Ven. So­bitha Thera’s goals un­der­mined by Con­sti­tu­tional cri­sis

Sunday Times (Sri Lanka) - - COMMENT / NEWS - By Javid Yusuf

On Fri­day, mid­night, Pres­i­dent Maithri­pala Sirisena (MS) is­sued a gazette no­ti­fi­ca­tion pur­port­ing to dis­solve Par­lia­ment and call­ing for gen­eral elec­tions. This no­ti­fi­ca­tion fol­lows one week af­ter he pur­ported to re­move Ranil Wick­remesinghe (RW) from the of­fice of Prime Min­is­ter, re­plac­ing him with Mahinda Ra­japaksa.

Both ac­tions of the Pres­i­dent are clearly in con­tra­ven­tion of the let­ter and spirit of the Con­sti­tu­tion and, more par­tic­u­larly, the 19th Amend­ment. The Pres­i­dent spent the whole day in Par­lia­ment, when the 19th Amend­ment was dis­cussed and used his per­sua­sive pow­ers to en­sure that 224 MPs voted for its pas­sage.

Clearly, there­fore, the Pres­i­dent knew the in­ten­tion with which the 19th Amend­ment was moved, even if he may be ex­cused for not know­ing its le­gal pro­vi­sions. By his ac­tive par­tic­i­pa­tion in the leg­isla­tive process that led to the adop­tion of the 19th Amend­ment, he was morally com­mit­ted to im­ple­ment­ing it, both in let­ter and spirit.

His act of pur­port­ing to re­move Wick­remesinghe on Oc­to­ber 26 and his sub­se­quent ac­tions, as well his pro­nounce­ments have plunged the coun­try into un­cer­tainty, and im­pacted neg­a­tively on the strug­gling econ­omy. If we pause to take note, we ob­serve that:

He sought to re­place Wick­remesinghe and the UNP with Mahinda Ra­japaksa and his sup­port­ers against whom he had made a host of se­ri­ous al­le­ga­tions dur­ing and af­ter his Pres­i­den­tial cam­paign. He had pur­ported to re­move Wick­remesinghe with­out in­form­ing him and while the lat­ter was away from Colombo, in Galle.

He had pro­rogued Par­lia­ment and used the de­lay to en­tice par­lia­men­tar­i­ans with the of­fer of min­is­te­rial port­fo­lios, to cross over. It is sig­nif­i­cant that the few who did cross over, all ac­cepted min­is­te­rial po­si­tions, thus prov­ing they did so only with this ob­jec­tive and not based on any prin­ci­ples.

De­spite re­peated and con­fi­dent pre­dic­tions that he had the num­bers to sup­port him in Par­lia­ment, it was clear by his dis­so­lu­tion of Par­lia­ment on November 9 that he did not have the ma­jor­ity in Par­lia­ment to sup­port his ac­tions.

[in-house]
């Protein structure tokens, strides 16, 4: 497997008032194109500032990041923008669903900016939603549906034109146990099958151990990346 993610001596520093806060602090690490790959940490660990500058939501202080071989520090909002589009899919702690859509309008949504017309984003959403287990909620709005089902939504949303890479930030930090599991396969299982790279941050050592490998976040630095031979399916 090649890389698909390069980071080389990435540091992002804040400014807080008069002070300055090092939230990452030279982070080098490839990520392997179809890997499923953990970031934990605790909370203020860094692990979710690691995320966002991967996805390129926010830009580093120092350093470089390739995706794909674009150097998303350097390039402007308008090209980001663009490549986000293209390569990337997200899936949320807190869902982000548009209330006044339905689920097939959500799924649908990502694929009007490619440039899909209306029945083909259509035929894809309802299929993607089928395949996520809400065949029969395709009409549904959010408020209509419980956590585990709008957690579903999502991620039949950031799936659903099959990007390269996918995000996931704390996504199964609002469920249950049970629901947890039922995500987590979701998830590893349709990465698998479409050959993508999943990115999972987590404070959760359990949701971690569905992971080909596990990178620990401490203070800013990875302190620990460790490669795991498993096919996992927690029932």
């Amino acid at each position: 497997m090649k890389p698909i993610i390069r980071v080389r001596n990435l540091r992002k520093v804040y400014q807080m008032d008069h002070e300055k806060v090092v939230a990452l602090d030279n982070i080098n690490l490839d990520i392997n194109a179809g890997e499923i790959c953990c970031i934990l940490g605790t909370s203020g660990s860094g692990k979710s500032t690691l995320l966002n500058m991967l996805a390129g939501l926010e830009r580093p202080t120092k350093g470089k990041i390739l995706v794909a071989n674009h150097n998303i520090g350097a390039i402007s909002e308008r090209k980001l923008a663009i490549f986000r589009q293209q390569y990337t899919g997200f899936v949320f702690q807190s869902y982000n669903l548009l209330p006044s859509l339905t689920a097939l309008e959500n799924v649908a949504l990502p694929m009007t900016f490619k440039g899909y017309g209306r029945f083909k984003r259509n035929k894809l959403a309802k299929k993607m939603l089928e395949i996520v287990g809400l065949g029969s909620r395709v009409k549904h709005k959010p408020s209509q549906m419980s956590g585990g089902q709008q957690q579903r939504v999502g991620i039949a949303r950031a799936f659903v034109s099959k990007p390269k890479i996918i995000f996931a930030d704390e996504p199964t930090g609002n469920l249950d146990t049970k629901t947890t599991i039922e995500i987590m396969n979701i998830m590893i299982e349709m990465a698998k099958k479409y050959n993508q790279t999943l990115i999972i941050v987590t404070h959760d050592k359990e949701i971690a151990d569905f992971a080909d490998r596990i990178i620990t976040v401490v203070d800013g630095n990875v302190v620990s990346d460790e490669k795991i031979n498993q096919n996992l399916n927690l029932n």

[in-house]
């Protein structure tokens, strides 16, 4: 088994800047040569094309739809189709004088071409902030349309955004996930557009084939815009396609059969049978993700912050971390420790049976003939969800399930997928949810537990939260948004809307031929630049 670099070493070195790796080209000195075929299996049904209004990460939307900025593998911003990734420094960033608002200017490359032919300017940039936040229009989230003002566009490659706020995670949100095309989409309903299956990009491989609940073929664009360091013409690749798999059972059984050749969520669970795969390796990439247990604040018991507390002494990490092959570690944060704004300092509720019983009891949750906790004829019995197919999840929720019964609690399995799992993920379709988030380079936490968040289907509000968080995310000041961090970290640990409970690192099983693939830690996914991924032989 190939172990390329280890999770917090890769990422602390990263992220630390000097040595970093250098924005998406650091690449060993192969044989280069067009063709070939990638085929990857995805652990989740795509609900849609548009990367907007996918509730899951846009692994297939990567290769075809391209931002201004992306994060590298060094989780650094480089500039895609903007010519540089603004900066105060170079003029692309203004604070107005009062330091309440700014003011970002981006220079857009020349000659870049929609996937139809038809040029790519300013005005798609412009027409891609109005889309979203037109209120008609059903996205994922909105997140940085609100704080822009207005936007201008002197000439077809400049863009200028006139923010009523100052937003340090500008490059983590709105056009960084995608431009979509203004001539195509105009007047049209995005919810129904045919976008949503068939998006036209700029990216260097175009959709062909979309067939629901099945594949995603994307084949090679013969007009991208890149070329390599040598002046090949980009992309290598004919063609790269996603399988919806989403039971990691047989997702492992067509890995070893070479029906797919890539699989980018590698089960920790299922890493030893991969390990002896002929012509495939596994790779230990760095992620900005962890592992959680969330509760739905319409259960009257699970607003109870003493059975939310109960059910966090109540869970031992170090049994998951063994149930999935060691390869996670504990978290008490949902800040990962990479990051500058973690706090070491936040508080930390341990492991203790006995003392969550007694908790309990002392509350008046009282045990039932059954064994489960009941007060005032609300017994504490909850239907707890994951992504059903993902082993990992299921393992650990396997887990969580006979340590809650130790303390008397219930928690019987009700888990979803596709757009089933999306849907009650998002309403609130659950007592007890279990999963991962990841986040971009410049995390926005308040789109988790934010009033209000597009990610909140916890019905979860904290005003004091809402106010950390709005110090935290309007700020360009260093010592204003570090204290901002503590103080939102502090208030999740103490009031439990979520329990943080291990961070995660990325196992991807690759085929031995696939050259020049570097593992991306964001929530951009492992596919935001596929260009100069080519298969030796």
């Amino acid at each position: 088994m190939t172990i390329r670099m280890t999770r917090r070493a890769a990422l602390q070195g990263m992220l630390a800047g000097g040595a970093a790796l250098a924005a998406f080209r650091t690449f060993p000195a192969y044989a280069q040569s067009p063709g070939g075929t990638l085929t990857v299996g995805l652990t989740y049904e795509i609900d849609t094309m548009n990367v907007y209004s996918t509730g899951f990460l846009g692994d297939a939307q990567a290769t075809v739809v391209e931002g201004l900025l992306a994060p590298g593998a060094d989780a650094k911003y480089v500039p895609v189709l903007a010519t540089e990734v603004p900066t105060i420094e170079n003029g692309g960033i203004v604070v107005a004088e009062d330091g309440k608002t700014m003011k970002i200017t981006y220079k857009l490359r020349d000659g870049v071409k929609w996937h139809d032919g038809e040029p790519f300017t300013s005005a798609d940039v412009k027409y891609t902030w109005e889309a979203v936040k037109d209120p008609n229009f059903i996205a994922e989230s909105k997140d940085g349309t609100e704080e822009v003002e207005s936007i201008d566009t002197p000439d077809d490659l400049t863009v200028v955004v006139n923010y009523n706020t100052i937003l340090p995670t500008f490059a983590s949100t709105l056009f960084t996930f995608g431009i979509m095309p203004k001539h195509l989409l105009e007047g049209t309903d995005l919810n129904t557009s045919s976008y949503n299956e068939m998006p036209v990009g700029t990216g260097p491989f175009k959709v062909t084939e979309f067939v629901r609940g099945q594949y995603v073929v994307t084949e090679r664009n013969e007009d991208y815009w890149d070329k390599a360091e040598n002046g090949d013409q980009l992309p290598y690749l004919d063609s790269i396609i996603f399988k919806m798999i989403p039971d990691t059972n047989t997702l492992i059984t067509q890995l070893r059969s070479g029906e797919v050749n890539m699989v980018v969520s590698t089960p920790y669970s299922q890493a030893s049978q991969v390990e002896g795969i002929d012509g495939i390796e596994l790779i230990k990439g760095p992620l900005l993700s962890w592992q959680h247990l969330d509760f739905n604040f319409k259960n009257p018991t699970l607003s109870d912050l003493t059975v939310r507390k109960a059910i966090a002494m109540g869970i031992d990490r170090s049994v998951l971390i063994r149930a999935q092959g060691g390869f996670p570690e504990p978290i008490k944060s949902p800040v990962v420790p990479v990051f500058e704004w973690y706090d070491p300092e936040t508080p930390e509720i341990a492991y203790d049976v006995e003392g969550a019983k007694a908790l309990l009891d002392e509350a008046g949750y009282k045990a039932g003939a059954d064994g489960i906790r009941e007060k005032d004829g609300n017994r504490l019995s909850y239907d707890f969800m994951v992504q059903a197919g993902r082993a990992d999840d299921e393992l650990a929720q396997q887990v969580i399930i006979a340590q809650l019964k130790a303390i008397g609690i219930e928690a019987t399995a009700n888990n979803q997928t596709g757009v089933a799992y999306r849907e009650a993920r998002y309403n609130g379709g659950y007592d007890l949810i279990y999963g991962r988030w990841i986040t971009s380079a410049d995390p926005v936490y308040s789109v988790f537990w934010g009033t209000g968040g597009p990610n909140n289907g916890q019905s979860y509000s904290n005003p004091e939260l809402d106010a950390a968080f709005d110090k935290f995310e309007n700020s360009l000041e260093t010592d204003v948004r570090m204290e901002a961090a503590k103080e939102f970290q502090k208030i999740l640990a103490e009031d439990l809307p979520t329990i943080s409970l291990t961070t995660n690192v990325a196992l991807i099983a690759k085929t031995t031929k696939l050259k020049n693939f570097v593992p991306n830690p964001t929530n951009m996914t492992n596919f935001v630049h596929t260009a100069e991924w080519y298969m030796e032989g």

The Pres­i­dent has sought to ‘do the dirty’ on Wick­remesinghe by of­fer­ing the Pre­mier­ship at dif­fer­ent times to Karu Jaya­suriya, Sa­jith Pre­madasa and Ran­jith Mad­duma Ban­dara, but found that th­ese three in­di­vid­u­als were made of sterner stuff and would not be en­ticed by the lure of of­fice, at the ex­pense of their party leader.

Ac­cord­ing to SLFP Gen­eral Sec­re­tary Ro­hana Lak­sh­man Piyadasa, at the SLFP Cen­tral Com­mit­tee (CC) meet­ing held a day be­fore the pur­ported dis­so­lu­tion of Par­lia­ment, the Pres­i­dent had give­nan as­sur­ance that he would not dis­solve Par­lia­ment be­fore the end of its five-year ten­ure. This as­sur­ance be­came all the more sig­nif­i­cant in the light of Ra­japaksa stay­ing away from the SLFP CC meet­ing, de­spite re­ceiv­ing an in­vi­ta­tion to at­tend in his ca­pac­ity as a pa­tron of the SLFP. It is also clear that the SLFP sec­tion of Pres­i­dent Sirisena’s sup­port­ers do not want an im­me­di­ate dis­so­lu­tion and a gen­eral elec­tion, while the Po­hot­tuwa party mem­bers have been push­ing for early gen­eral elec­tions and fi­nally, it is their point of view that has pre­vailed. The Pres­i­dent, who has been com­plain­ing that he is un­able to rein in Wick­remesinghe and his sup­port­ers in Cabi­net, may soon have to sing a sim­i­lar song vis-avis Ra­japaksa and his sup­port­ers, if cur­rent in­di­ca­tions are any­thing to go by. Last week, in a news­pa­per ad­ver­tise­ment, the Min­istry of Fi­nance de­scribed the re­duc­tion of prices an­nounced by the Govern­ment as a re­vival of the 'Mahinda Chinthanaya'. No men­tion is made of the man­i­festo of the Pres­i­dent called the 'Maithri Palanaya'.

It is un­for­tu­nate that the Pres­i­dent had em­barked on a course of ac­tion that has cre­ated un­cer­tainty in the coun­try, with­out ex­plor­ing other op­tions that do not ad­versely im­pact the coun­try. The main thrust of his griev­ance is that he could not work with Wick­remesinghe, which could have been ad­dressed within the frame­work of the Con­sti­tu­tion, with­out caus­ing in­sta­bil­ity in the coun­try.